The Highline Virtual Academy will follow a different model for students in grades 6–12 when it launches this fall, one focused on self-paced independent learning rather than live lessons. Principal Amy Carlson explains that it’s not “a plug-in model for kids, but … an instructional model that goes beyond that.” Teachers will build relationships with students through “advisory, one-on-one check-ins and small-group support. Our teachers will know our students by name, strengths and needs. … They’ll be creating a personalized learning instructional day for students.”
While a few districts have previously offered online options, the 2021–2022 school year will see nearly every school district make this an option. In the past, districts worried about online students being disconnected from their teachers, peers and school community, so family and student engagement remain top priorities.
A Note About Social Distancing and Safety Measures
Many of the heightened safety measures from last winter and spring will fall away when school opens. Washington state schools will still require masks for students and teachers. However, temperature checks, daily screenings and attestation forms will no longer be required. Social distancing, which previously limited the number of students in the building, also will not be enforced. While the Washington State Department of Health recommends 3 feet of physical distancing in classrooms, “flexible language” in its guidance allows schools to permit a distance of less than 3 feet if needed to accommodate all students and staff, making the social distance requirements essentially meaningless. Read more about safety concerns and vaccine requirements here.
Family connections and communication
In addition to gaining new technological skills, teachers doubled down on family engagement during distance learning.
“The biggest thing for me that I’ll try to keep up next year is contact with families,” says Cheng. “I had time to call parents, and for a lot of kids, that cooperation between the teacher and the parent was enough to push them through.”
Carlson experienced the same thing. “Never in my educational career did I witness the type of partnerships that happened with families and schools last year, and the absolute positive impact that had on our students,” she says. “I think schools and educators will be forever changed by that.”
Teachers relied on families to do some of the teaching, organizing and motivating that are typically done within the classroom environment, and they realized the power of strong family connections. At the same time, families were asked (often for the first time) what they needed from schools. Staff and teachers began to really listen and respond to community concerns with a new sense of urgency.
Putting students and families at the center
“We need to do what’s comfortable and accessible for our families, not what’s convenient for us,” says Brooke Brown, Washington state’s 2021 Teacher of the Year. “The pandemic really showed us that if it’s working for some students, that’s not good enough. We really need to focus on every student’s learning and connecting with every family.”
After 15 years of teaching at Washington High School in Parkland, Brown has taken a new position with the Franklin Pierce School District as an instructional equity specialist. She’ll focus on implementing restorative justice practices and bringing ethnic studies into classrooms from preschool through 12th grade.
While Brown has long believed that schools need to put students and families at the center of everything, she’s excited to use new tools to make this happen: She hopes Zoom will continue to give families options for attending meetings and conferences, and that new online learning platforms will afford students more choices and more ways to demonstrate their learning. Brown has been creating her own new tools as well.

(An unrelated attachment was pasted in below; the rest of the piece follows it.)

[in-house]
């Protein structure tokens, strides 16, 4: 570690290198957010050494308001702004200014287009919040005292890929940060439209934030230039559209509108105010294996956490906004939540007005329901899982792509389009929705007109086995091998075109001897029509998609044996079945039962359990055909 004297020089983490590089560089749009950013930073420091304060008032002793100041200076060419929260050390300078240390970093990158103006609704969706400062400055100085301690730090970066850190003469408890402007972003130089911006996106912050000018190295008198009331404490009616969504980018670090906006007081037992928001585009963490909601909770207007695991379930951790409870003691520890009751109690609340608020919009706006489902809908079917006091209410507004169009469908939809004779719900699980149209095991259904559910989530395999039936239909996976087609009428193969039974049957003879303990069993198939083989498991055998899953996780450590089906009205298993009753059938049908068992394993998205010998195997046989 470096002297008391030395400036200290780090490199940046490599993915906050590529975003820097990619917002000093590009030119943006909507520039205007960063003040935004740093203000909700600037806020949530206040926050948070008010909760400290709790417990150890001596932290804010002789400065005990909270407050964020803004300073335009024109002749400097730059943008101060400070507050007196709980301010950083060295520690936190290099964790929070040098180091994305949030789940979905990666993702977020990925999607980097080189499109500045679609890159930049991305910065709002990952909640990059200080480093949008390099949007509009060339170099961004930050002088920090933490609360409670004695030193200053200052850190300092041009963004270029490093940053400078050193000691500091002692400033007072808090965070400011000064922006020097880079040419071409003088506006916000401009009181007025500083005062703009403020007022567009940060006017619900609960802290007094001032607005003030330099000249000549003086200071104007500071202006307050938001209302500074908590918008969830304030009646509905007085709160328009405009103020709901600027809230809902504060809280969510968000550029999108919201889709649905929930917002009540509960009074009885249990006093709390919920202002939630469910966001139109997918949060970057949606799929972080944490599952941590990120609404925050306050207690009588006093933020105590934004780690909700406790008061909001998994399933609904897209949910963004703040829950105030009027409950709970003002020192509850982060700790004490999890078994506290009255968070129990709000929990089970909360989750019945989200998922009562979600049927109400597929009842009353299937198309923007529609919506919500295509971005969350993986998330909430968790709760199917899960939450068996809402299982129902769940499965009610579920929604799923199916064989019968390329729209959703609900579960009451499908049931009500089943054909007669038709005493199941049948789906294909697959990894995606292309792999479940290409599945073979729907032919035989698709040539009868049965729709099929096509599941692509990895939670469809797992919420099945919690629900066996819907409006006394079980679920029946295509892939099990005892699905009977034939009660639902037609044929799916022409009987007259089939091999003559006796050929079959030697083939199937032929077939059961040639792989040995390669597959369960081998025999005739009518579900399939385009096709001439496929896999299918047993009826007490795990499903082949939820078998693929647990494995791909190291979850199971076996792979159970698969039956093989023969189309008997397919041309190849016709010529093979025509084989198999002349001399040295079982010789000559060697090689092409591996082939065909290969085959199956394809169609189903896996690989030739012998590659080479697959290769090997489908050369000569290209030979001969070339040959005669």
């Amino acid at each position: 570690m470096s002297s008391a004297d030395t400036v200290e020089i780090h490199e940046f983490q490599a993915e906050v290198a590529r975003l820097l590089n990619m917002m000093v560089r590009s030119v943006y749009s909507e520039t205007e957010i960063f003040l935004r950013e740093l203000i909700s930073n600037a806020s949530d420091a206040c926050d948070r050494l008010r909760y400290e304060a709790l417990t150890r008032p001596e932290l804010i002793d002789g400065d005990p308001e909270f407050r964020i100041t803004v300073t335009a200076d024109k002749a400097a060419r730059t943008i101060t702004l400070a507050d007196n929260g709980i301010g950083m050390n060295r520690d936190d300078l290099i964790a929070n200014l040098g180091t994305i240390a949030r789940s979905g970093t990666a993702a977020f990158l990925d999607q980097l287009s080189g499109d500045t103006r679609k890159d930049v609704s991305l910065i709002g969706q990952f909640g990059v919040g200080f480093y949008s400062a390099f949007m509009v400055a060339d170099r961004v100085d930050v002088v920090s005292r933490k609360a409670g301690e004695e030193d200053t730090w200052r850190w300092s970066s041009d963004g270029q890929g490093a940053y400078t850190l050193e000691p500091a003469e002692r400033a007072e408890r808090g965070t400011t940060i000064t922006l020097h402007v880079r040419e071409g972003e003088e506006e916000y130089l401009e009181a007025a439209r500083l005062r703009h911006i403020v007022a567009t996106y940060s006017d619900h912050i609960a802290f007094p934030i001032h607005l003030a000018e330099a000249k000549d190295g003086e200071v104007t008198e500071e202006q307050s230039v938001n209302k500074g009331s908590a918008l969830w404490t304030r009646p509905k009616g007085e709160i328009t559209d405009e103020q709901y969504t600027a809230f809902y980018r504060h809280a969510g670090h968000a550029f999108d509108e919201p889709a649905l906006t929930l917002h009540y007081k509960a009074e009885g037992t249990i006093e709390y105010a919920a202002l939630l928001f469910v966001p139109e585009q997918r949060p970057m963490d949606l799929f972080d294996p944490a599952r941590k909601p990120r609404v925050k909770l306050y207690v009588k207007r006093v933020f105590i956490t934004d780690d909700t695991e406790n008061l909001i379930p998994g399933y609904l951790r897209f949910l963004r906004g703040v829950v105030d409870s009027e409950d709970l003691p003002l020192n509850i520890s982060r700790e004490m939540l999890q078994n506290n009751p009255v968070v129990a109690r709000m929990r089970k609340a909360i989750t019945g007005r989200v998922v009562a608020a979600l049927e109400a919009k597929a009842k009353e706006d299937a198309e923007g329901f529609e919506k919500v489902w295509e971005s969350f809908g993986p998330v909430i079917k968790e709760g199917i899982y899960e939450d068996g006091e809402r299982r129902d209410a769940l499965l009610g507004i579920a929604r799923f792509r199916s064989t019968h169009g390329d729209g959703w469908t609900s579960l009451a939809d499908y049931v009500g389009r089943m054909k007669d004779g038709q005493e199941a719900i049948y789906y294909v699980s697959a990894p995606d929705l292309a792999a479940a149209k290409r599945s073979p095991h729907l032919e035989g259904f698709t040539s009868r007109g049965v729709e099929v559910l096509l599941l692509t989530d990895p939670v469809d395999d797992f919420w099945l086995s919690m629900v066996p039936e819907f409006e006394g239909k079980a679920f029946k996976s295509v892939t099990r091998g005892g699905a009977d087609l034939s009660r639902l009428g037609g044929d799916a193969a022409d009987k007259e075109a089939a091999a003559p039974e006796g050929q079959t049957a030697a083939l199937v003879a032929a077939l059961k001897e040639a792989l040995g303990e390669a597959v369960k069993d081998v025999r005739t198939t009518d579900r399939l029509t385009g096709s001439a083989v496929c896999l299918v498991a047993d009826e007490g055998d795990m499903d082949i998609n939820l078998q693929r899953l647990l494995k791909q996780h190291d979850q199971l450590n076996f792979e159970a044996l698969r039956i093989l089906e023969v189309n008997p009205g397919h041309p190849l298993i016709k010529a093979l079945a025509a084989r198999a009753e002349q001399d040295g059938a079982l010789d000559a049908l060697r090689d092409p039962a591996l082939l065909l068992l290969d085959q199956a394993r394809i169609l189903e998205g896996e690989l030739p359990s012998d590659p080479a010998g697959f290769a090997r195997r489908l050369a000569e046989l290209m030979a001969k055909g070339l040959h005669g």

“Last summer after George Floyd was murdered, some friends and I put together this idea that we had to help with teacher development and classroom environment — really having an anti-racist, trauma-informed lens.” she explains. “Teachers take a survey and place themselves on a spectrum from exclusive to fully transformed. …They survey their students and, based on their own analysis and their students’ feedback, they create a goal and present it to their students and families.”
So often, students (and by extension, their parents and guardians) are subject to teacher demands and expectations. Brown’s tool flips accountability by asking students what they need. Students get to hold their teachers accountable, too. Brown’s whirlwind of plans for next year also include bringing yoga and mindfulness into schools, starting each day with social justice quotes and training students as restorative justice mentors. “If anything is remotely the same from when we left, then we aren’t imagining enough and we need to do more work,” she says.
After a year of reflection, learning, transforming curricula and deeply missing their students, teachers everywhere are excited and ready for post-pandemic education. It’s going to be a good school year.
Test Scores No Longer Required for UW Admission
College applicants will no longer be required to submit SAT or ACT test scores to the University of Washington. “It’s a permanent change,” says Paul Seegert, director of admissions at UW. “Last year, it was done specifically for COVID. However, we had already been seriously considering removing the requirement.”
Test scores had increasing become less predictive of success at UW, and for years, admission officials hadn’t been putting much stock in them. “Even though we knew that test scores rarely made a difference in the outcome of a student’s application, there was so much stress and anxiety that it was outsized compared to the value of test scores,” says Seegert. Therefore, the UW admissions office decided to simply remove the barrier and no longer require test scores. High school students should focus on their grades and course load instead of test prep.